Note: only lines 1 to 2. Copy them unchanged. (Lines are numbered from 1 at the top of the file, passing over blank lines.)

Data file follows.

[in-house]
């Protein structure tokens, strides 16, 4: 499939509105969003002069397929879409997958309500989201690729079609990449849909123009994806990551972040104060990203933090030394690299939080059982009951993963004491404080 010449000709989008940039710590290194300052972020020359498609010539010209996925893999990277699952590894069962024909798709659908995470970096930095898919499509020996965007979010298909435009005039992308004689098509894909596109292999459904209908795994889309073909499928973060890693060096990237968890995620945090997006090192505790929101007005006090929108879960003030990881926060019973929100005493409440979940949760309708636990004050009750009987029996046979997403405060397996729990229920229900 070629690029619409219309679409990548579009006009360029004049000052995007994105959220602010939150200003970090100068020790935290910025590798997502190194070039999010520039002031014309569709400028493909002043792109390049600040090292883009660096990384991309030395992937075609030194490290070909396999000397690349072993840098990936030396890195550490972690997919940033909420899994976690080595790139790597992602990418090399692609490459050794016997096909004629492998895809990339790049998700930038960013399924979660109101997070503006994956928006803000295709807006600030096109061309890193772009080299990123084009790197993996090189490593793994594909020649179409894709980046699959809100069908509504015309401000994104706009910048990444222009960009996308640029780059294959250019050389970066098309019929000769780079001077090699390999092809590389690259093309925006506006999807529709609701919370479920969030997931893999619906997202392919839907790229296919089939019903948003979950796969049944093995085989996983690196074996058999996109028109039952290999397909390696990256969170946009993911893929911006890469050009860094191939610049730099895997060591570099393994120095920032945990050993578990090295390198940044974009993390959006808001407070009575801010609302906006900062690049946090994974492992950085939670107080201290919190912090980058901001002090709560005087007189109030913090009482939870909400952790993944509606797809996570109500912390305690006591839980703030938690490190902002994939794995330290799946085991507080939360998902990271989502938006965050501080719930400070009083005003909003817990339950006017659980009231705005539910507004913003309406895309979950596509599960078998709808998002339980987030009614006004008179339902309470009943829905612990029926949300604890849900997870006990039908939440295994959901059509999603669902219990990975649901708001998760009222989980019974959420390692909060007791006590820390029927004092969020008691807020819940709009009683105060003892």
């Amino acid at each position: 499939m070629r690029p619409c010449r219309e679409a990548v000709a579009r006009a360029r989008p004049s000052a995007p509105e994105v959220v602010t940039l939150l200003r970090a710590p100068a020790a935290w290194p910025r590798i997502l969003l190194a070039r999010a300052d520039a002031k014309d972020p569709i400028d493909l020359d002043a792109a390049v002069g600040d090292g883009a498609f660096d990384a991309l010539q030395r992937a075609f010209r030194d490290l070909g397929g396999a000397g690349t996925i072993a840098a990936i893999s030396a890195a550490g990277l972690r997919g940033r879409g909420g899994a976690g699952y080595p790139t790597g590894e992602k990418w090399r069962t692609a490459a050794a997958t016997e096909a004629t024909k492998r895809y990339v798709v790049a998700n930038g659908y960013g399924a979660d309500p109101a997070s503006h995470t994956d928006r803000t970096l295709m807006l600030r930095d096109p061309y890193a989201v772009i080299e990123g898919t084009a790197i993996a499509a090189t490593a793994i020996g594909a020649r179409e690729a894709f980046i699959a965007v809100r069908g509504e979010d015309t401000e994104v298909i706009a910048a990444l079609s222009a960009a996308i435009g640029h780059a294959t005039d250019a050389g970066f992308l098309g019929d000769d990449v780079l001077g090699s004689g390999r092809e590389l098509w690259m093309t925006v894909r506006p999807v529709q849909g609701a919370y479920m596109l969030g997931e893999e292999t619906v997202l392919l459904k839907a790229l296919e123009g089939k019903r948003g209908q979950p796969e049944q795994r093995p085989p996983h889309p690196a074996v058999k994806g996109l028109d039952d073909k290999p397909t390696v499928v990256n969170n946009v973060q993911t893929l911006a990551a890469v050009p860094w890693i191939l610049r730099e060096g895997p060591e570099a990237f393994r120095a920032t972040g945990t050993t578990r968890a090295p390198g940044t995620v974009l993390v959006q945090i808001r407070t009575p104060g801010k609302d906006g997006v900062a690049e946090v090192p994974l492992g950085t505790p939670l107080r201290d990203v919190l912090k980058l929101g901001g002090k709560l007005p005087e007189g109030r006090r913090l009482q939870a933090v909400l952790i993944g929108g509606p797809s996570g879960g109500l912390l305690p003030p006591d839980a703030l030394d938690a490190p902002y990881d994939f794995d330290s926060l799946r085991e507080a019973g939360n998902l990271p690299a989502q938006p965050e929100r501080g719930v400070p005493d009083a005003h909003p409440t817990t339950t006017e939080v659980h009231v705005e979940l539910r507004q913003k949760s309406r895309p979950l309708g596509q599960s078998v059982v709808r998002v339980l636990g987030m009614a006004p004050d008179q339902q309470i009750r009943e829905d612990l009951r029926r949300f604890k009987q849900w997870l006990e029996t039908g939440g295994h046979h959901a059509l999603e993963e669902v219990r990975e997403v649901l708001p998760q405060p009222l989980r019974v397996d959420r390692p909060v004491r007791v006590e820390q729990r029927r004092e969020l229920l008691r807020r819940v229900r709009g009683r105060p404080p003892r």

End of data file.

[in-house]
């Protein structure tokens, strides 16, 4: 499939509105969003002069397929879409997958309500989201690729079609990449849909123009994806990551972040104060990203933090030394690299939080059982009951993963004491404080 010449000709989008940039710590290194300052972020020359498609010539010209996925893999990277699952590894069962024909798709659908995470970096930095898919499509020996965007979010298909435009005039992308004689098509894909596109292999459904209908795994889309073909499928973060890693060096990237968890995620945090997006090192505790929101007005006090929108879960003030990881926060019973929100005493409440979940949760309708636990004050009750009987029996046979997403405060397996729990229920229900 070629690029619409219309679409990548579009006009360029004049000052995007994105959220602010939150200003970090100068020790935290910025590798997502190194070039999010520039002031014309569709400028493909002043792109390049600040090292883009660096990384991309030395992937075609030194490290070909396999000397690349072993840098990936030396890195550490972690997919940033909420899994976690080595790139790597992602990418090399692609490459050794016997096909004629492998895809990339790049998700930038960013399924979660109101997070503006994956928006803000295709807006600030096109061309890193772009080299990123084009790197993996090189490593793994594909020649179409894709980046699959809100069908509504015309401000994104706009910048990444222009960009996308640029780059294959250019050389970066098309019929000769780079001077090699390999092809590389690259093309925006506006999807529709609701919370479920969030997931893999619906997202392919839907790229296919089939019903948003979950796969049944093995085989996983690196074996058999996109028109039952290999397909390696990256969170946009993911893929911006890469050009860094191939610049730099895997060591570099393994120095920032945990050993578990090295390198940044974009993390959006808001407070009575801010609302906006900062690049946090994974492992950085939670107080201290919190912090980058901001002090709560005087007189109030913090009482939870909400952790993944509606797809996570109500912390305690006591839980703030938690490190902002994939794995330290799946085991507080939360998902990271989502938006965050501080719930400070009083005003909003817990339950006017659980009231705005539910507004913003309406895309979950596509599960078998709808998002339980987030009614006004008179339902309470009943829905612990029926949300604890849900997870006990039908939440295994959901059509999603669902219990990975649901708001998760009222989980019974959420390692909060007791006590820390029927004092969020008691807020819940709009009683105060003892």